3

You are basically looking at the difference between static stretching, which is the traditional "sit, reach and hold" type that everyone is familiar with, and dynamic stretching, which is movement gradually increasing in amplitude that mimics the activity about to be done. What Dave and Michael are suggesting is dynamic stretching. Absolutely do this if you ...


4

Here are a few thoughts: You increased your mileage by 100% (3M per day to 6M per day). By running standards, this is a HUGE increase in volume. During a building phase, trained runners generally increase volume by approximately 10% per week, and then only for a few weeks before backing off again. This modest rate of increasing volume is purposeful: Allow ...


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Focus on performing a dynamic warm up first. It is involves activating the working muscles and taking them through a full range of motion. Running with high knees, jumping jacks, mountain climbers, duck unders. These are a lot more effective than static stretching.


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Cycling would indeed be a better option until you don't lose some extra useless load. Also, consider step aerobics which you can do at home. By the way, running with a proper form and skipping with skill aren't as traumatic as they would be if done improperly (this would require a very long answer, but in a few words, that is: running by landing on your ...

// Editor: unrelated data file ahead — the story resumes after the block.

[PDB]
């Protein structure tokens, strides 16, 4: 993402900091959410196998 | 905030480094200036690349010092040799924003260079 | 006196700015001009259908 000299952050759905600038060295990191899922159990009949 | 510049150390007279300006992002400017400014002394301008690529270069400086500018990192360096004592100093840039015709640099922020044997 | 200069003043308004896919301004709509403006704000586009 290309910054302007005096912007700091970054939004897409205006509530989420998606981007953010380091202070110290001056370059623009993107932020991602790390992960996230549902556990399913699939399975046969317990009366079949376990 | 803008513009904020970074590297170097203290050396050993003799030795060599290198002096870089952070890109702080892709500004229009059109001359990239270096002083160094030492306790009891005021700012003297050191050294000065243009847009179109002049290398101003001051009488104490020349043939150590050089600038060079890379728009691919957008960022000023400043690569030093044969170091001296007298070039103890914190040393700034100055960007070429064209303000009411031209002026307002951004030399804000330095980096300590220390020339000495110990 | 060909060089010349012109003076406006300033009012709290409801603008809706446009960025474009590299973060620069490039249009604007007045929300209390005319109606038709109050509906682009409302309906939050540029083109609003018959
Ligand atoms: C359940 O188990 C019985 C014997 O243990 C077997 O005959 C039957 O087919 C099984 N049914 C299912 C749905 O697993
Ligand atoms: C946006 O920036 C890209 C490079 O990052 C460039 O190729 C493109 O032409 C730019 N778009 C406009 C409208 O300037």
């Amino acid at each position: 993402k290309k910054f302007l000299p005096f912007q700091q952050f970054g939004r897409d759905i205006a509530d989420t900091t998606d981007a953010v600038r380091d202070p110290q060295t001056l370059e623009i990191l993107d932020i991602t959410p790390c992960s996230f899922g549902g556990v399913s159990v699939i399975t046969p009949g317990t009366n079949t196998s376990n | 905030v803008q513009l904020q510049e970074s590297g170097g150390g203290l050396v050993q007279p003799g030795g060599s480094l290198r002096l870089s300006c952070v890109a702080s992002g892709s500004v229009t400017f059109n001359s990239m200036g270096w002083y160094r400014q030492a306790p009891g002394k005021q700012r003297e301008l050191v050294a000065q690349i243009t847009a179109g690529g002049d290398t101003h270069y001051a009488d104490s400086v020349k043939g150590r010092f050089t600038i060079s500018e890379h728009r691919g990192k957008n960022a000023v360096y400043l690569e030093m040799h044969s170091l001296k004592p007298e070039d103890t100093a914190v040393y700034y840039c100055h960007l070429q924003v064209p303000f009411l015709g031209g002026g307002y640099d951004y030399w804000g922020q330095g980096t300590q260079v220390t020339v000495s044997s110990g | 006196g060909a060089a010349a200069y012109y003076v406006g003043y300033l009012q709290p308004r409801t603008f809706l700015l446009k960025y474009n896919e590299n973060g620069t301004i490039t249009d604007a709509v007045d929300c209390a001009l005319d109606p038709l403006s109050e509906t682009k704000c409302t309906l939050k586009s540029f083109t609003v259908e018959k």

1

Marty Liquori, in his 1982 book Real Running, discusses both warming up and stretching. He says that stretching is "overrated, period," except in the case of an injury area. This was at least a view held by many elite distance runners at the time of the book's publication. But Liquori does stress the importance of warming up before a run. Even an elite ...


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I've read that I should do warm-up before running and stretch after running. Is that correct? Yes. Do that. Warm up by running slowly and gradually increasing the pace, or with dynamic stretching movements like lunges, air squats, leg swings, running sideways or backwards, swinging the arms, and trunk rotations.


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That sounds exactly like what I had when training for my third half marathon after a long-ish break from running. In my case, it didn't really fall nicely into any "usual" description such as ITB-related problems. It was a chronic pain in the front and slightly to the outside of the hip, roughly near the joint between thigh and hip, but more to the side from ...


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I have personal experience with shin splints, traditional "heel-cushioned" running shoes, and barefoot running in Vibrams and without shoes at all. For many years I suffered from extremely painful shin splints. I asked for advice on how to get rid of it every time I met a fellow runner, but the solutions suggested to me didn't give a clear picture; run ...


2

You should probably get checked out by a doctor just to make sure you don't have any type of illness or ailment that needs to get treated medically; there are some nasty things out there that can present themselves as heavy legs. Assuming you get a green light from your doctor, you may need to adjust your training a bit. You're probably either over or ...